Wheat Row in D.C.’s own Southwest Waterfront neighborhood (courtesy Wikimedia Commons)
This week, we are excited to feature a post from Mark Buscaino, the Executive Director of Casey Trees. Casey Trees has generously partnered with the National Museum of African Art during the Earth Matters show to help extend its reach into community and environmental action in the heart of D.C.
A recent landmark study showed that tree canopy for 20 major U.S. cities has declined – 2% in 10 years, with an equal 2% increase in impervious cover (roofs, roads, sidewalks, etc.). While cities need roads and structures that eliminate space for trees and open space, the question researchers are trying to answer is: Is an environment dominated by asphalt and concrete detrimental to our health?
In the 1840s, Adam Jackson Downing, the father of New York City’s famous Central Park, spoke and wrote about the rejuvenating effects of trees and nature. This concept is perhaps best understood in New York when you walk from the hustle and bustle of the city’s urban canyons into Central Park’s trees and woods. You can feel the reduction in tension almost immediately, and most of us have experienced something similar in other situations and urban areas.
Southwest corner of Central Park, Looking East, New York City (photo courtesy Wikimedia Commons)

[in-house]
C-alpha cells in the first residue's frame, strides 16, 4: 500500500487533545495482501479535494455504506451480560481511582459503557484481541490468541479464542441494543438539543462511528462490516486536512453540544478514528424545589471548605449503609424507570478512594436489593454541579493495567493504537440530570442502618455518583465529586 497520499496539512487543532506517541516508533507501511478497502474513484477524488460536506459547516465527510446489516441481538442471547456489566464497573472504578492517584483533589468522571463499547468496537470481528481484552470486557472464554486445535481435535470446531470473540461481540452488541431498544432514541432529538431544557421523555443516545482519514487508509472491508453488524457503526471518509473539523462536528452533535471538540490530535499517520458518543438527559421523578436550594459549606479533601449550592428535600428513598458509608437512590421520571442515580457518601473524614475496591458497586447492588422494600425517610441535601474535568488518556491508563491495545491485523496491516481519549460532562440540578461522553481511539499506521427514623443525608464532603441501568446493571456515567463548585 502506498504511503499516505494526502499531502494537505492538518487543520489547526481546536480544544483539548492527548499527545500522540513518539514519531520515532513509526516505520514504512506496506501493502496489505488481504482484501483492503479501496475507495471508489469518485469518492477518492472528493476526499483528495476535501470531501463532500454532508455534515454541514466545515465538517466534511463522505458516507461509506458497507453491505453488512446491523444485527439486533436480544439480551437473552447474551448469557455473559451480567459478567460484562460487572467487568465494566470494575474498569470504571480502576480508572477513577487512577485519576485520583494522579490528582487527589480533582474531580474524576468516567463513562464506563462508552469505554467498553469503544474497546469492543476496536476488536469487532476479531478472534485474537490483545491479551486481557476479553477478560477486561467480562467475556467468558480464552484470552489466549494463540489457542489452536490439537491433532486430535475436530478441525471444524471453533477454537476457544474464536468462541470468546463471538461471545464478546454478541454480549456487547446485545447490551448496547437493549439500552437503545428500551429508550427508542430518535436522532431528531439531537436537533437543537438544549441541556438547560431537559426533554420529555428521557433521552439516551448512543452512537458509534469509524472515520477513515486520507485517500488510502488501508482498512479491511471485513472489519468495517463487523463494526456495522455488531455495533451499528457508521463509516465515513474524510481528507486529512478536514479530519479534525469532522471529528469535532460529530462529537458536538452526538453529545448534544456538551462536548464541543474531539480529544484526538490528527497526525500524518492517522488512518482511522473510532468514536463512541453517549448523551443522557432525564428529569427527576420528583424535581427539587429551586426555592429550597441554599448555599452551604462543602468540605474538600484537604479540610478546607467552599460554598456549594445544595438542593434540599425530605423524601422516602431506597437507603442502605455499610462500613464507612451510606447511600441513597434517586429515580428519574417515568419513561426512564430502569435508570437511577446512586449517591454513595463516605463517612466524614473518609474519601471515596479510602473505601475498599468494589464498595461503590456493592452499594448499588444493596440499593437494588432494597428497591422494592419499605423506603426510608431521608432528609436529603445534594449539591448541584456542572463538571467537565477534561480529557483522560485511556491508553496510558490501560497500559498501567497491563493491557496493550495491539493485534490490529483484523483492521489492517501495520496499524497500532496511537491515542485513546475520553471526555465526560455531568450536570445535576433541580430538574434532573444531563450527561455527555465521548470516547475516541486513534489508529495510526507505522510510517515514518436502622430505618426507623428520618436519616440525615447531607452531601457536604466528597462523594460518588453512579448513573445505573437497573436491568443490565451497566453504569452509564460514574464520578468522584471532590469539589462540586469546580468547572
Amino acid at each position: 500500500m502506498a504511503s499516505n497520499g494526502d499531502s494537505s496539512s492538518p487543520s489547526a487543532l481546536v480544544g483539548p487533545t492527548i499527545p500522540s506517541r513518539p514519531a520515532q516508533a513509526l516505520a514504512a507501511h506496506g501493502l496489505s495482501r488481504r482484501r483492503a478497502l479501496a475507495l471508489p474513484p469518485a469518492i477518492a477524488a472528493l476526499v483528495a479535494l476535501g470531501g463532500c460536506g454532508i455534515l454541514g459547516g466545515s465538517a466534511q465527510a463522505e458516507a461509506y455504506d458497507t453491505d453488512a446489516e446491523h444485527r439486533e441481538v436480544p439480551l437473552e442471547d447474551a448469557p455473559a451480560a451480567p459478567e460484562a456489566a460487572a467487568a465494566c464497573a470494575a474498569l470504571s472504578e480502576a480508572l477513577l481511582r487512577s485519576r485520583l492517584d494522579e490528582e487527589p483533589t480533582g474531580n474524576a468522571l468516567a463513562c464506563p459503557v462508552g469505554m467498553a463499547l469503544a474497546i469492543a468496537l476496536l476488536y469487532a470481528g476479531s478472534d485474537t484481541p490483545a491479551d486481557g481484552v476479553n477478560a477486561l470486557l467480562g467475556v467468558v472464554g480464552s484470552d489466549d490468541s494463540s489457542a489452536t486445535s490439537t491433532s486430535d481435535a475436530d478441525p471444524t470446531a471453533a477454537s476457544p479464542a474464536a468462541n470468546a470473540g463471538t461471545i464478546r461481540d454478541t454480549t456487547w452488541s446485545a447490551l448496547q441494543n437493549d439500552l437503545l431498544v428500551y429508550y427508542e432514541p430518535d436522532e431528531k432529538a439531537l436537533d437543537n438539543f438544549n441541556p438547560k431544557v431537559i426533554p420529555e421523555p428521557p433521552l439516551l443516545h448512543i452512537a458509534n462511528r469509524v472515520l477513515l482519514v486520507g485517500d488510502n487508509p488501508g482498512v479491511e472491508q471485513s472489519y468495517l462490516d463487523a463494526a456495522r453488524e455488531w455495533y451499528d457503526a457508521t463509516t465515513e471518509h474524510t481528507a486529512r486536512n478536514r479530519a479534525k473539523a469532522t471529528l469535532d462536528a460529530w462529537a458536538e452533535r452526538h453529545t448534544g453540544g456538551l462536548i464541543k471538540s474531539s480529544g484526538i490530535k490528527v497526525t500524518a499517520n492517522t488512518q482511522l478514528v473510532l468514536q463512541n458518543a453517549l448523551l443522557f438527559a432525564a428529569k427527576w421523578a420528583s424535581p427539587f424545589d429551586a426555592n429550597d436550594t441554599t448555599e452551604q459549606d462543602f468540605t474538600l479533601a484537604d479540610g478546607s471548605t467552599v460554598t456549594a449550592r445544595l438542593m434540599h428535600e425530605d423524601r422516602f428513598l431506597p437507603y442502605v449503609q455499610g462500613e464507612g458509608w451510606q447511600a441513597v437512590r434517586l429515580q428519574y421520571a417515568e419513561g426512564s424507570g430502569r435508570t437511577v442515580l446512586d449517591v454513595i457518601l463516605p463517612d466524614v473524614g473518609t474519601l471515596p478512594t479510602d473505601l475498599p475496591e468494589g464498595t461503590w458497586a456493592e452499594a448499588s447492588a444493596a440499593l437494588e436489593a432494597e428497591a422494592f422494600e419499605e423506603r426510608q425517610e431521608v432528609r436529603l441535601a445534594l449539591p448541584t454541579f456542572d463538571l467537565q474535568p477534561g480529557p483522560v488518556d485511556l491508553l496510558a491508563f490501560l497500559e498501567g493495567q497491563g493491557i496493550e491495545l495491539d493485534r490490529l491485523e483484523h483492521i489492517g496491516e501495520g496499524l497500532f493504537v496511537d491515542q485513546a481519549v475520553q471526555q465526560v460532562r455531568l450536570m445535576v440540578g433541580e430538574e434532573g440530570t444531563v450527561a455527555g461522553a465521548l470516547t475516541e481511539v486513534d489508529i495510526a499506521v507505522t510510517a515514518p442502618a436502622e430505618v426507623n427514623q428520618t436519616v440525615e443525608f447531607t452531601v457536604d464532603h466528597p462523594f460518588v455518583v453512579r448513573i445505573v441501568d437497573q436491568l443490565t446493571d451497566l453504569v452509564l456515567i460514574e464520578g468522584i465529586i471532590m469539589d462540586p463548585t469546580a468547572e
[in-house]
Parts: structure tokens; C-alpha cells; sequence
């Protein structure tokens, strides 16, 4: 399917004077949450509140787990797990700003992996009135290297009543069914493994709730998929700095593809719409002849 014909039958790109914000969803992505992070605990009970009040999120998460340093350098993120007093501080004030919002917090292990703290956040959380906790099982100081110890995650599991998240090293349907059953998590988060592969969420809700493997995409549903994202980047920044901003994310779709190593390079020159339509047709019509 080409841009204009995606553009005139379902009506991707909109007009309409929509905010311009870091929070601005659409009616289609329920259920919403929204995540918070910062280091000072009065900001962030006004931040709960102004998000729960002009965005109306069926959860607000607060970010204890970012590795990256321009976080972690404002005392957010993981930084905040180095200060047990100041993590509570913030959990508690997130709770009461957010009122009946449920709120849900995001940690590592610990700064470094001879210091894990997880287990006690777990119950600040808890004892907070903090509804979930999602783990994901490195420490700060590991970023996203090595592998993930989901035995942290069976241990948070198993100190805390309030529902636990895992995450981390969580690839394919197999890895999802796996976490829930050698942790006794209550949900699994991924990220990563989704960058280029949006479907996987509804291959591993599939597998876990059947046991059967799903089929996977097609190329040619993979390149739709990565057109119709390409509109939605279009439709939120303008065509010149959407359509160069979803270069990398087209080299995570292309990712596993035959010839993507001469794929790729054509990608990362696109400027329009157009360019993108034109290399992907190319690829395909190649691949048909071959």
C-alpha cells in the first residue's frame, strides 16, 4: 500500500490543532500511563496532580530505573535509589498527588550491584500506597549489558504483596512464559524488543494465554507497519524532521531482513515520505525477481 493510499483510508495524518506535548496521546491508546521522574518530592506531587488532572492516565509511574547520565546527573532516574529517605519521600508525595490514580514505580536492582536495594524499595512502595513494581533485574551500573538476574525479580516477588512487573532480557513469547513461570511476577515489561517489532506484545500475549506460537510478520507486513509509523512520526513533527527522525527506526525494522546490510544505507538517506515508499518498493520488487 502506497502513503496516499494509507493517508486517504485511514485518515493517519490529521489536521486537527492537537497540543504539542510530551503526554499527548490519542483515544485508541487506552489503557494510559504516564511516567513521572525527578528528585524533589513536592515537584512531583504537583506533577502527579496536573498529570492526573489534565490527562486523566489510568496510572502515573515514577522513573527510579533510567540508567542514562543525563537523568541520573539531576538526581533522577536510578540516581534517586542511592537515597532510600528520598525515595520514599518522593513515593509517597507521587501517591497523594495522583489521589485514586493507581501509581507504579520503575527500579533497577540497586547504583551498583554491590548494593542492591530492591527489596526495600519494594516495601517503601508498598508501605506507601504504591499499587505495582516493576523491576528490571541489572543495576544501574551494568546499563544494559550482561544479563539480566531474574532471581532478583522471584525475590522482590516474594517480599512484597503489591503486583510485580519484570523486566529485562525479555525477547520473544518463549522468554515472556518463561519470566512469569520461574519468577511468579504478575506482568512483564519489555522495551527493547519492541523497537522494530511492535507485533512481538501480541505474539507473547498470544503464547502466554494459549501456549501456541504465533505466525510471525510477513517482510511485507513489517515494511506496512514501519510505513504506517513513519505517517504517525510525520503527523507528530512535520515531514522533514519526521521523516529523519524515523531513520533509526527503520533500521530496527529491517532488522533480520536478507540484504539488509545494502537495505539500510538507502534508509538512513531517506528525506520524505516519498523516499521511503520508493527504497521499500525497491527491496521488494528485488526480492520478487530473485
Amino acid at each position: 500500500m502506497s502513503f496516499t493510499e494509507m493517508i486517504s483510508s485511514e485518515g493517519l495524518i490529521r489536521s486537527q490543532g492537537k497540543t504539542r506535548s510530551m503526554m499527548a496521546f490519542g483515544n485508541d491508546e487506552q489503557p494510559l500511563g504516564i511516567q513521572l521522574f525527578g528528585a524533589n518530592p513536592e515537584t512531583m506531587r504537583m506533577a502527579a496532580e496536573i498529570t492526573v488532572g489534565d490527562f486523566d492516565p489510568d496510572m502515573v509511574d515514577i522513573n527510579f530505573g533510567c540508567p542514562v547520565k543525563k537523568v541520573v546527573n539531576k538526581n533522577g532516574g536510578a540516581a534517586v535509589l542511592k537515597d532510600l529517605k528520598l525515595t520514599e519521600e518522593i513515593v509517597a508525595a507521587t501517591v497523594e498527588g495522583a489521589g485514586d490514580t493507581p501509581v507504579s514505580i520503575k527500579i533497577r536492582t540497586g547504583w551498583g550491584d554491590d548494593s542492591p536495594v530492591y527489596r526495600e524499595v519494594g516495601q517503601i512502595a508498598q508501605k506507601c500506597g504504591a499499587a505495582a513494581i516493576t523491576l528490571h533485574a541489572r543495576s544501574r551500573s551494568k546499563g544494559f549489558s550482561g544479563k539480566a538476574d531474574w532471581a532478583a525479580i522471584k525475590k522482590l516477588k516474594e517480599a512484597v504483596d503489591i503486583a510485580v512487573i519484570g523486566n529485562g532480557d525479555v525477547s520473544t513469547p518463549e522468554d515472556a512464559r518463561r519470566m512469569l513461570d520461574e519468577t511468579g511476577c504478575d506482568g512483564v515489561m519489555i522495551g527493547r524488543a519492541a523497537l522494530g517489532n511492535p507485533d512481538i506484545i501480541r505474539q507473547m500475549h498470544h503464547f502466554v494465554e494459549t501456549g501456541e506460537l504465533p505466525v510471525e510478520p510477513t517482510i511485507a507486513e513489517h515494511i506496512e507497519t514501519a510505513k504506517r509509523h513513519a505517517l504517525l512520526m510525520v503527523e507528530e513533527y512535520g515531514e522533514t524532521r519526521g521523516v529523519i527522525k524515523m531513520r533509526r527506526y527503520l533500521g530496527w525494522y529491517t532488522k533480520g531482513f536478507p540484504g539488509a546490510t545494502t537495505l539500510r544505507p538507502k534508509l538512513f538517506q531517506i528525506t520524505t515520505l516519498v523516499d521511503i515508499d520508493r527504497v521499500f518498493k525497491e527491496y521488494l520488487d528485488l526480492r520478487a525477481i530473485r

But more than just a “feeling,” recent research has supported this view. Trees reduce human stress levels, promote healing in hospital patients, improve test scores in students, reduce street crime, and a host of other benefits. They also increase real estate values and increase business activity (customer “drop-ins”) – and no wonder. Wouldn’t you rather stroll on a city street with a welcoming canopy of trees overhead instead of on a barren concrete slab exposed to the elements?
While much of this sounds like common sense, we often don’t listen to our senses, which is probably why tree canopy in cities nationwide continues to decline. In Washington, DC, the tree canopy has gone from 50% in 1950 to 36% today, but actions are being taken to reverse the trend. Washington, DC, has a Sustainability Plan and a goal to increase its canopy to 40% in 20 years, and we plant more trees per capita in DC than many cities.
So, when you think about cities next time, remember that 85% of all the U.S. population lives in them – 85%. How can we make them productive, healthy and safe for everyone?
At Casey Trees we take the common sense view – count the trees in!
Earth Matters explores the idea that the Earth matters to each of us, even if it looks like and means very different things to different people. Casey Trees works specifically in urban areas to show the way that the Earth matters to each and every one of us – watch the video below to find out a bit more about their projects, and don’t forget to head over to CaseyTrees.org to find out how you can get involved!